Others were massacred.

Supplies of food, fuel, medicine, clothes and shelter were critical.

But the conditions under which aid workers were operating were exceptional.

In the long term their experience in Bosnia would have an unprecedented impact on the future of the organisation and its way of working.

Sue is joined around the table by; Tony Land, Chief of Operations for the UN refugee agency for much of the war; Larry Hollingworth, was a logistics officer with UNHCR; Amira Sadicovic, worked as UNHCR's external relations officer; Kris Janowski became its longest serving field-worker, Paddy Ashdown was the most prominent British politician to visit Bosnia during that period and Misha Glenny reported from Bosnia for the BBC throughout the war.

Producers: Sarah Cuddon and David Prest

A Whistledown Production for BBC Radio 4.

Sue MacGregor reunites those behind the humanitarian aid operation during the Bosnian war.

1402Comic Relief2011031320110318
20140810 (BBC7)
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In this episode of The Reunion, Sue MacGregor gathers together the founding members of Comic Relief.

The idea first emerged in 1984 when a devastating famine was crippling Ethiopia.

Inspired by the work of Live Aid, a group of people led by writer Richard Curtis decided to tap into the great British comedy scene and raise money for Africa.

All costs would be covered by sponsors.

This would enable the 'Golden Pound' principal - that every penny raised should go to charity.

Comic Relief was launched live on Noel Edmonds' Late, Late Breakfast Show on Christmas Day 1985 from a refugee camp in Sudan.

Helen Fielding was the Comic Relief documentary maker leading the project in Africa at the time.

The launch raised £1 million.

A few months later Comic Relief staged their first live fundraising show at London's Shaftesbury Theatre with performances by Rowan Atkinson, Ronnie Corbett and Kate Bush.

That year, they released their first number one hit single with The Young Ones and Cliff Richard.

Comic Relief needed a symbol - something which could be sold in exchange for a donation and which would give the public a way of joining in.

On the back of the Red Nose idea came the first ever Red Nose Day TV extravaganza in 1988 - an event which would bring together comedy and charity like never before on live national TV.

Richard Curtis recalls 'chaos, panic and tears' behind the scenes.

The show raised a staggering £15 million and would go on to become an institution.

Sue is joined around the table by; Richard Curtis co-founder of Comic Relief; Lenny Henry and Griff Rhys Jones who presented the early TV shows; Helen Fielding who was the first Africa documentary producer and Paddy Coulter, who was Head of Media at Oxfam and an early Comic Relief board member.

Producer: Sarah Cuddon

A Whistledown production for BBC Radio 4.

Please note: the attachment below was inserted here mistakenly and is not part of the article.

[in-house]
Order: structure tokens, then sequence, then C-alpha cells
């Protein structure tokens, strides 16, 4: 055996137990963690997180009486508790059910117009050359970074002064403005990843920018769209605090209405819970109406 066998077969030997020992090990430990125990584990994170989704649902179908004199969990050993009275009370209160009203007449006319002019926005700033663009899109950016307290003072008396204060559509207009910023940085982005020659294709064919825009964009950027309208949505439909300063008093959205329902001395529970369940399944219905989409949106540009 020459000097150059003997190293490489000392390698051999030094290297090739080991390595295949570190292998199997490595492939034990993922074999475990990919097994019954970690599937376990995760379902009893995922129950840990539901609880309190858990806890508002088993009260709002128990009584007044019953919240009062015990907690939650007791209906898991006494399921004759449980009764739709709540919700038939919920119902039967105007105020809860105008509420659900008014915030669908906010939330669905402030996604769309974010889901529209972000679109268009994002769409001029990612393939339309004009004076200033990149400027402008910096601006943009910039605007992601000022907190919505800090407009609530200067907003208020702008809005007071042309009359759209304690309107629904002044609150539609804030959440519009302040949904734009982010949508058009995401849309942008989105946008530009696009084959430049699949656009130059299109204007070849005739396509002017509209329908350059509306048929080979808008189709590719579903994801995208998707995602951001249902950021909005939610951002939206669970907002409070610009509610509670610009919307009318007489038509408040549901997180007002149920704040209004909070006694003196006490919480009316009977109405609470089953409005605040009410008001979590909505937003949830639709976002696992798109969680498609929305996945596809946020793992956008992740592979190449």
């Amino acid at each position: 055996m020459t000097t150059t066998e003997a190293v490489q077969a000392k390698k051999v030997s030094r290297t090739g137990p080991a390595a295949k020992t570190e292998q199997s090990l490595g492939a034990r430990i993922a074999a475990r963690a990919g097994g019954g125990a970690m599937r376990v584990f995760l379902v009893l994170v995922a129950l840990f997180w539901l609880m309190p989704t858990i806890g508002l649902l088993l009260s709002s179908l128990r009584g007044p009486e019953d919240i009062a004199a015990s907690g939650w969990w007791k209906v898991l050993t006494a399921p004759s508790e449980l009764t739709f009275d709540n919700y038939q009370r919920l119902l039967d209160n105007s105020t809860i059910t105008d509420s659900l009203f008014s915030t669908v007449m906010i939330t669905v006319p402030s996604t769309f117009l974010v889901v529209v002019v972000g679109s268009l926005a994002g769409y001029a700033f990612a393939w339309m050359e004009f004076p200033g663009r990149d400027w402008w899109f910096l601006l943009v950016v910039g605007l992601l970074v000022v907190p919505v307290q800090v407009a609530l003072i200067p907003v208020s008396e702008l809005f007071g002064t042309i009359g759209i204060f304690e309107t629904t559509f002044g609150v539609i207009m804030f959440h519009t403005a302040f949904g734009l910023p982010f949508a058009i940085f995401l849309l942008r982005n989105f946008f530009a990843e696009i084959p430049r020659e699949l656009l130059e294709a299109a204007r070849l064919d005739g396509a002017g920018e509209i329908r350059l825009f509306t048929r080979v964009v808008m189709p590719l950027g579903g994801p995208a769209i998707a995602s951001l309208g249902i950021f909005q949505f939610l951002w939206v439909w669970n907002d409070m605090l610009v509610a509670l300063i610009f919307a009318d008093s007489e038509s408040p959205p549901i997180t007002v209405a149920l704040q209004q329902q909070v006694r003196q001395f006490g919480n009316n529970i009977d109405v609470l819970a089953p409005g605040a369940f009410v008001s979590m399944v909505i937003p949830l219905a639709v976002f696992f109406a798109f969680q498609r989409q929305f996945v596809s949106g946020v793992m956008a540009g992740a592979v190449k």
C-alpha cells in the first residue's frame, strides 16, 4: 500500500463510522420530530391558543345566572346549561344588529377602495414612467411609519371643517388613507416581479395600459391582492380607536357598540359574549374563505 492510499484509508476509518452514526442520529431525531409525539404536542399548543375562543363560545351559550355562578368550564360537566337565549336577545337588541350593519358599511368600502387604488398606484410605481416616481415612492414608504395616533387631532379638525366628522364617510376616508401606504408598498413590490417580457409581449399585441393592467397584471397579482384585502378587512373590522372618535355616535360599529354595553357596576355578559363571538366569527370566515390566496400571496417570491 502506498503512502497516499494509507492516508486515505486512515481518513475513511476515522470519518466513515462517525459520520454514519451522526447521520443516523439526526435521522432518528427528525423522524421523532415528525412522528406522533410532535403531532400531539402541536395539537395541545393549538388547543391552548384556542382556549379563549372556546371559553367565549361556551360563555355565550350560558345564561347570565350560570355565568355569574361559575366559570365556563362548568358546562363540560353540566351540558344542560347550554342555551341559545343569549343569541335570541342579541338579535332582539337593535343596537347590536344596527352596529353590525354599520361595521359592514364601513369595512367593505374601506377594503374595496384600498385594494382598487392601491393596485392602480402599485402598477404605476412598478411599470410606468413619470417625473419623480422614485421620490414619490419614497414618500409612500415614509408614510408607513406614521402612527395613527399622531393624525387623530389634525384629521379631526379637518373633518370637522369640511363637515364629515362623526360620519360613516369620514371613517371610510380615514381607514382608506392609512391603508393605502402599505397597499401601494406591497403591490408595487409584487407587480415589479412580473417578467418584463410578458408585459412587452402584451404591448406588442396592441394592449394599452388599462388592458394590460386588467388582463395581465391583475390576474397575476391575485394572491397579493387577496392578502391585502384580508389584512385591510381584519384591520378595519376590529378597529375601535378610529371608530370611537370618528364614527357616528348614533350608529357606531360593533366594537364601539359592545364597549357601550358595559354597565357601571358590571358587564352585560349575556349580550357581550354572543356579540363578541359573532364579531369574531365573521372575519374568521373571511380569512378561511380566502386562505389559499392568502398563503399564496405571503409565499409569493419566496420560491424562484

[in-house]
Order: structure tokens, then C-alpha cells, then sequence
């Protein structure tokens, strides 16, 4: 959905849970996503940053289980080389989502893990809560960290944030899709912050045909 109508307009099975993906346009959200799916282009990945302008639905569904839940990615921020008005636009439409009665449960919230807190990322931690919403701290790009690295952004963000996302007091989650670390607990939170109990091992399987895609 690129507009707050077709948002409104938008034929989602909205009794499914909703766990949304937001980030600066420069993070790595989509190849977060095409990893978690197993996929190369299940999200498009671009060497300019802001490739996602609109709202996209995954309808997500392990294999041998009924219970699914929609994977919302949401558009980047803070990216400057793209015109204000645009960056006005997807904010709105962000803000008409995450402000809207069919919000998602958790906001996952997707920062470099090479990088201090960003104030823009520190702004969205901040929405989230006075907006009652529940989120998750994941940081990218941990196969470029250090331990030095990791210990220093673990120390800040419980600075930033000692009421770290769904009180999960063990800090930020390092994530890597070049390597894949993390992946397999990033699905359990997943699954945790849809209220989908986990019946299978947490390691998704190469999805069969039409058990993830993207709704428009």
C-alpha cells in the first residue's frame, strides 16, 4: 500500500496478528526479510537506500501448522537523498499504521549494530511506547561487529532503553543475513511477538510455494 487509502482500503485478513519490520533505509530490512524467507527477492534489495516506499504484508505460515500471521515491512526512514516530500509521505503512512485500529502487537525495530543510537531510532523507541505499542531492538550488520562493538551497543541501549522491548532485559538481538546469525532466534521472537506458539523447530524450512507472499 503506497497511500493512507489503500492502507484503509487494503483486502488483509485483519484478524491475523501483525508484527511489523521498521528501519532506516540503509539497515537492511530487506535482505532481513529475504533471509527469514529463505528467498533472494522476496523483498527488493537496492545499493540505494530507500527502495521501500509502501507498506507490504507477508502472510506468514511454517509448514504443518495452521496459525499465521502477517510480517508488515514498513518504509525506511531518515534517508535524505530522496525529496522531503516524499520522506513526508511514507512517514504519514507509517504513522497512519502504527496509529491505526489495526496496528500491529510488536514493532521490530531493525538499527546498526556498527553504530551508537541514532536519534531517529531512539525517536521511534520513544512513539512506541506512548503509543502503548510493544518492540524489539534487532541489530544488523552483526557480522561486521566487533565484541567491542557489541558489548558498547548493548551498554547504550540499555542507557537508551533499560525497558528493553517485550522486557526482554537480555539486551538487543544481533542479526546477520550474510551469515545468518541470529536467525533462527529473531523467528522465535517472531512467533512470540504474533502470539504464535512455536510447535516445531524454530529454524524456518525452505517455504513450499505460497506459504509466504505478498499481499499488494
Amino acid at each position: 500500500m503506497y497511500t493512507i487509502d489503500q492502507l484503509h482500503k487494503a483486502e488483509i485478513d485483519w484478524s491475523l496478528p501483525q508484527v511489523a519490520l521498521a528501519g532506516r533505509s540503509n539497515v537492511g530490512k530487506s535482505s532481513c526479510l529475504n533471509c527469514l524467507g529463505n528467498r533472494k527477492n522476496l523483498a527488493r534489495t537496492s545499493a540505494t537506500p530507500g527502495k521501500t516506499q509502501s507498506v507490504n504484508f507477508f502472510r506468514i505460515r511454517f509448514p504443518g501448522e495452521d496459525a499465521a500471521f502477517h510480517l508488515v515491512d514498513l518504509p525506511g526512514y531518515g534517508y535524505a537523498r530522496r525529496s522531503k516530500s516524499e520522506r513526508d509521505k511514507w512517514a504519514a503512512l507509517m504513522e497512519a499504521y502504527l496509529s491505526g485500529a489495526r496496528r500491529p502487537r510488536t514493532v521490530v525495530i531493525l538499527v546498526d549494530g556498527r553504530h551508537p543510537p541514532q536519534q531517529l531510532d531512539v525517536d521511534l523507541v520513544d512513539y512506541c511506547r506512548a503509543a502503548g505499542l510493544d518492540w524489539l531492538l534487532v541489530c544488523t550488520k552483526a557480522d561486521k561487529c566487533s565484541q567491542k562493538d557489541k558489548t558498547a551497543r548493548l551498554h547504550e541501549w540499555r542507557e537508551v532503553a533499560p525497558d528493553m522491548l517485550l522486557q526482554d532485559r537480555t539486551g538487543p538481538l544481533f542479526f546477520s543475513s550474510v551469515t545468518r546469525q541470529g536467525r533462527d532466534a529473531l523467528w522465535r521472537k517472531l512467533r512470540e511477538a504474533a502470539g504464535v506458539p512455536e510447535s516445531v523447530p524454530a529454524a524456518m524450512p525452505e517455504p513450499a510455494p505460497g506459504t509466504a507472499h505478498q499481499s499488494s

Sue MacGregor reunites the original team behind the charity Comic Relief.

This would enable the 'Golden Pound' principle - that every penny raised should go to charity.

The idea first emerged in 1984 when a devastating famine was crippling Ethiopia. Inspired by the work of Live Aid, a group of people led by writer Richard Curtis decided to tap into the great British comedy scene and raise money for Africa. All costs would be covered by sponsors. This would enable the 'Golden Pound' principle - that every penny raised should go to charity.

Comic Relief was launched live on Noel Edmonds' Late, Late Breakfast Show on Christmas Day 1985 from a refugee camp in Sudan. Helen Fielding was the Comic Relief documentary maker leading the project in Africa at the time. The launch raised £1 million. A few months later Comic Relief staged their first live fundraising show at London's Shaftesbury Theatre with performances by Rowan Atkinson, Ronnie Corbett and Kate Bush. That year, they released their first number one hit single with The Young Ones and Cliff Richard.

Comic Relief needed a symbol - something which could be sold in exchange for a donation and which would give the public a way of joining in. On the back of the Red Nose idea came the first ever Red Nose Day TV extravaganza in 1988 - an event which would bring together comedy and charity like never before on live national TV. Richard Curtis recalls 'chaos, panic and tears' behind the scenes. The show raised a staggering £15 million and would go on to become an institution.

1403Brixton Riots2011032020110325

In this edition of The Reunion, Sue MacGregor reunites five people who lived through the dramatic events which stunned the nation when simmering tensions erupted into an all out battle between police and youths in Brixton in April 1981.

On Saturday the 11th of April 1981 Brixton was set ablaze as hundreds of local youths fought the Metropolitan Police in running street battles.

The police came under a hail of bricks and bottles, and petrol bombs were thrown at them for the first time on mainland Britain.

Ill equipped and lacking in training at one point they struggled even to defend the police station on Brixton Road.

What was shocking to many people was the unexpectedness of events.

But below the surface tensions had been building.